A traveling therapist provides speech, occupational and physical therapy services on a temporary basis to clients scattered across different localities and, occasionally, countries. Unlike mainstream therapists who accept permanent placements with an employer, a traveling therapist has no employer and no fixed location of employment. Instead, he or she is an independent contractor that arranges short-term provision of services at places that are short-staffed and need extra therapists for as little as two months to as much as 10 months. Lengths of contracts vary, however, and longer-term placements are possible.
Therapists in a traveling position perform the same daily therapeutic duties as mainstream peers, but may not be able to build lasting relationships with patients or remain with patients until their problems are resolved. The nature of a traveling therapist job requires that the therapist move from facility to facility, providing roving services while staying in hotels, cooperatives, or leased homes. Some therapists pay for their living quarters, while others negotiate free housing as part of the job compensation. Relocation expenses are usually included in each job offer.
In addition to working in medical centers or clinics, a traveling therapist frequently works in the field of education. Public grade schools often offer temporary contracts for the duration of one school year to travel therapists willing to provide speech language pathology services to students or physical therapy to school athletes. Therapists often choose a location based on community climate, opportunities for leisure entertainment and proximity to local colleges where continuing education courses in therapy can be taken. In fact, many companies will offer payment for continuing education as an incentive.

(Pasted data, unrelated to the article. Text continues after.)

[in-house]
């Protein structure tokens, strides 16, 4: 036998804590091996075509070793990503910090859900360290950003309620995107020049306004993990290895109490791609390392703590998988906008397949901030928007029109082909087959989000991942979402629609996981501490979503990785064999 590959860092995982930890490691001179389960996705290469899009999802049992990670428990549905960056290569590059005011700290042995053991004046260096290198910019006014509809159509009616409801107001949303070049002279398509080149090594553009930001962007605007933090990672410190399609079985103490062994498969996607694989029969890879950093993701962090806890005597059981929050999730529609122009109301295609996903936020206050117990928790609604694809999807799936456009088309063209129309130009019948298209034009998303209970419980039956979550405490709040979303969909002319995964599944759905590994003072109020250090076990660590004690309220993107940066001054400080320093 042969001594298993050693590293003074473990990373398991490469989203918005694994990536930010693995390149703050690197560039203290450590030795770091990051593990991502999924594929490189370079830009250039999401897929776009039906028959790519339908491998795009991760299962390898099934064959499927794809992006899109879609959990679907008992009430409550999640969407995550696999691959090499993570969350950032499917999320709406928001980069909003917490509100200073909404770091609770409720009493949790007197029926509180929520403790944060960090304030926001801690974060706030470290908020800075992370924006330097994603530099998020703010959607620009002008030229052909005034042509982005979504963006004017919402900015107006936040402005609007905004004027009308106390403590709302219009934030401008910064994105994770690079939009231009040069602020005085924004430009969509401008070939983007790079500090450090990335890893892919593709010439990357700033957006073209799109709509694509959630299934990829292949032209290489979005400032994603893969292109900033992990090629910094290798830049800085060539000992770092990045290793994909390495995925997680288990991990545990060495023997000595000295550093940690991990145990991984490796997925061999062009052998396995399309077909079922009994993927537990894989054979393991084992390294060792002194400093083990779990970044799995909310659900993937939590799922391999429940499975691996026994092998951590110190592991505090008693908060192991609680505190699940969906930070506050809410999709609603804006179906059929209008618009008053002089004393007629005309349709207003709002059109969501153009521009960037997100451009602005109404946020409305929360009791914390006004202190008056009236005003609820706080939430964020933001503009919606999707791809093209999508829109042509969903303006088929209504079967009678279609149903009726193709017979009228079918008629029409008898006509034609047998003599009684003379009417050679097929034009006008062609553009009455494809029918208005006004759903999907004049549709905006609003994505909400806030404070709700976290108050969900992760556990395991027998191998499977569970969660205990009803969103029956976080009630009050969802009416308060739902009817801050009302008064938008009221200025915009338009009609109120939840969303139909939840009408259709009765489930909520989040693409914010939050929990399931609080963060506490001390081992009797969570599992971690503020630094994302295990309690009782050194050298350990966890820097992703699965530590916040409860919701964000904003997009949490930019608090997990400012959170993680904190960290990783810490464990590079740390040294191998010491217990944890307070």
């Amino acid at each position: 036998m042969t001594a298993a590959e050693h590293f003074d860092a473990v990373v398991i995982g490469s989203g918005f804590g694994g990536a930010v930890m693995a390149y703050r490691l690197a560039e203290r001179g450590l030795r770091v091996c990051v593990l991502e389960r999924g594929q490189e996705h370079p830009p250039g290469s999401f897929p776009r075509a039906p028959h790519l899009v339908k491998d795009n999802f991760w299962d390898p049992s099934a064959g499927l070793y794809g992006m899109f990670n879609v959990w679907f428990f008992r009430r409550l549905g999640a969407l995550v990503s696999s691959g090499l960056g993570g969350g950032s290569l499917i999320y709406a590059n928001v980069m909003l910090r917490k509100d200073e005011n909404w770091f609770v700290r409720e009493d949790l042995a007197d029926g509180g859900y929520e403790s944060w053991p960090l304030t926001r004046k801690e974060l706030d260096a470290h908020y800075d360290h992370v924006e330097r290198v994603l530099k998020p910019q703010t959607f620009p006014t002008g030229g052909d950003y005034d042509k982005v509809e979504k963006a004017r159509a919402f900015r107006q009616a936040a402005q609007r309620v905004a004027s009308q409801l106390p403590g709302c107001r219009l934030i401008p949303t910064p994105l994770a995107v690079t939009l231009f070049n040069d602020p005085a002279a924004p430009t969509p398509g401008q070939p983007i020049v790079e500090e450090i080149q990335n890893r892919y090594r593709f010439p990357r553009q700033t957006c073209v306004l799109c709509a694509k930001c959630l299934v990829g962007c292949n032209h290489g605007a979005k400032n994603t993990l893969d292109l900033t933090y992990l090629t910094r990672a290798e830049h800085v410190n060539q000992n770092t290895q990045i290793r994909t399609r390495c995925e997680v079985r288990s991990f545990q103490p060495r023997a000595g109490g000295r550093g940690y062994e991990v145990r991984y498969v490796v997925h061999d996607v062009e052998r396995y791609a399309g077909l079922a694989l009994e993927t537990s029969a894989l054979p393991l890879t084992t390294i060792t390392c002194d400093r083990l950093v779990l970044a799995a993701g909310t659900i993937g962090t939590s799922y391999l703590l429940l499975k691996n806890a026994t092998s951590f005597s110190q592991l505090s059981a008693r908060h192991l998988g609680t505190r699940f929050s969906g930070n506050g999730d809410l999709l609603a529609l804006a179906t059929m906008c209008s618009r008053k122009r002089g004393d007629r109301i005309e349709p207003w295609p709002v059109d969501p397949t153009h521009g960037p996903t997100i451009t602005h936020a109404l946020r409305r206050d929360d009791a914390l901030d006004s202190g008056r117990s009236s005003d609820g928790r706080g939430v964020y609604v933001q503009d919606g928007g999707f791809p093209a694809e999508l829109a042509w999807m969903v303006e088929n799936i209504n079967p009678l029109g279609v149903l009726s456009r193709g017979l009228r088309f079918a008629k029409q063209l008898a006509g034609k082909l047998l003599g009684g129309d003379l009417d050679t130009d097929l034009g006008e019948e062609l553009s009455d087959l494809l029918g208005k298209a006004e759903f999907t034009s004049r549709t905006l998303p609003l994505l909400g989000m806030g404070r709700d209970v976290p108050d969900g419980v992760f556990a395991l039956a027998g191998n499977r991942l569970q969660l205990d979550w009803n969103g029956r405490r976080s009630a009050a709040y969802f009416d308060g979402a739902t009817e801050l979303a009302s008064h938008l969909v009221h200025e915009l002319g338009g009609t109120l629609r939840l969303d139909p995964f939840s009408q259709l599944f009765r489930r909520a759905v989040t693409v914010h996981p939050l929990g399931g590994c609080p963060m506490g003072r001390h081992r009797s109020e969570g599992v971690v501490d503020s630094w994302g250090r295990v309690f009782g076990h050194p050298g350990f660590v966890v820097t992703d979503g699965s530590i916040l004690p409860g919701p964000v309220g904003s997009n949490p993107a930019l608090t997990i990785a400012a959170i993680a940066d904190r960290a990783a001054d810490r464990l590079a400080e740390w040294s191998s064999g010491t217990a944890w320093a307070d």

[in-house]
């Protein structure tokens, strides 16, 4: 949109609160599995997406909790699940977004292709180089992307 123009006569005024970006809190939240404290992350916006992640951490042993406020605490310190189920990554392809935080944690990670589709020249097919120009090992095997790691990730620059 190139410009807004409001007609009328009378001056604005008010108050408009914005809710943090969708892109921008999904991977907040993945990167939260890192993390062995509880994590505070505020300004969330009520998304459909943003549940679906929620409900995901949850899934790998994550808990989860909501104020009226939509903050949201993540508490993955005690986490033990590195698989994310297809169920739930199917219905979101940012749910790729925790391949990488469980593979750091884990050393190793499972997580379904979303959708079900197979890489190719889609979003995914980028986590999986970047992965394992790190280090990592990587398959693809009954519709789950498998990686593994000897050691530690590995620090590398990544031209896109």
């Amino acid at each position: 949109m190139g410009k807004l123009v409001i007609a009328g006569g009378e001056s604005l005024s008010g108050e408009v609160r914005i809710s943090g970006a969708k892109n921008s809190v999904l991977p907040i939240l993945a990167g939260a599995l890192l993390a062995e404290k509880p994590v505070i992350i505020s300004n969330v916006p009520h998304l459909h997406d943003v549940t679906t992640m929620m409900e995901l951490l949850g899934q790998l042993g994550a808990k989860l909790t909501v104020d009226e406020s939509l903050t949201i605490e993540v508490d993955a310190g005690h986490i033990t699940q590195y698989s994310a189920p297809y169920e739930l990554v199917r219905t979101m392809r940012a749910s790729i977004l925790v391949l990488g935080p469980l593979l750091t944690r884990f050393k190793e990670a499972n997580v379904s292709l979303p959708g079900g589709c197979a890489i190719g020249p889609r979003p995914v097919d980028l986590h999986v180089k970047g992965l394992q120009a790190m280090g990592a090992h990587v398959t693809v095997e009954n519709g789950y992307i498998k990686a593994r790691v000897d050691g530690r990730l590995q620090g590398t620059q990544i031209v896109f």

For assistance in finding the right job, a traveling therapist often seeks the services of staffing agencies and job placement experts. These liaisons help negotiate contracts, schedules and job benefits while giving therapists the discretion of deciding which jobs to accept or decline. Every new job generally requires the negotiation of a new professional services contract, but there are some job benefits that are standard for traveling therapists. In addition to moving stipends, such common benefits include company-paid health insurance and company contributions to the therapist’s retirement savings account.
Despite the instability of the job, a travel therapist often chooses such a career for the ability to tour new locales, meet diverse people and learn about the world. Detriments include not having a permanent homestead and time away from family and friends. Success as a traveling therapist usually requires more than just professional credentials. Staffing agencies warn that only applicants who are highly adaptable and fast learners can survive in the field.